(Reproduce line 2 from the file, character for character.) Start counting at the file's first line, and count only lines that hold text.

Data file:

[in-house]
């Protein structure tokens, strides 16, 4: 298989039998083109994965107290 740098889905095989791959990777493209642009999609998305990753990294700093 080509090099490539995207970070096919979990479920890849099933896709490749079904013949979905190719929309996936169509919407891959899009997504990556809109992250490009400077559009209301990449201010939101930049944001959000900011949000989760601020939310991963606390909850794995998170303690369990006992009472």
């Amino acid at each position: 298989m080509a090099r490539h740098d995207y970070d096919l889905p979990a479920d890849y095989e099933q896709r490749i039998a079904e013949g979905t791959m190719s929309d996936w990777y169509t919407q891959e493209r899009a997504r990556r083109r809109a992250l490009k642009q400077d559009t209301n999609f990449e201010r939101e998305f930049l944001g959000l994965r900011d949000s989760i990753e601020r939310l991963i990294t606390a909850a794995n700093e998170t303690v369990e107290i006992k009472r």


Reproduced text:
């Protein structure tokens, strides 16, 4: 298989039998083109994965107290 740098889905095989791959990777493209642009999609998305990753990294700093 080509090099490539995207970070096919979990479920890849099933896709490749079904013949979905190719929309996936169509919407891959899009997504990556809109992250490009400077559009209301990449201010939101930049944001959000900011949000989760601020939310991963606390909850794995998170303690369990006992009472």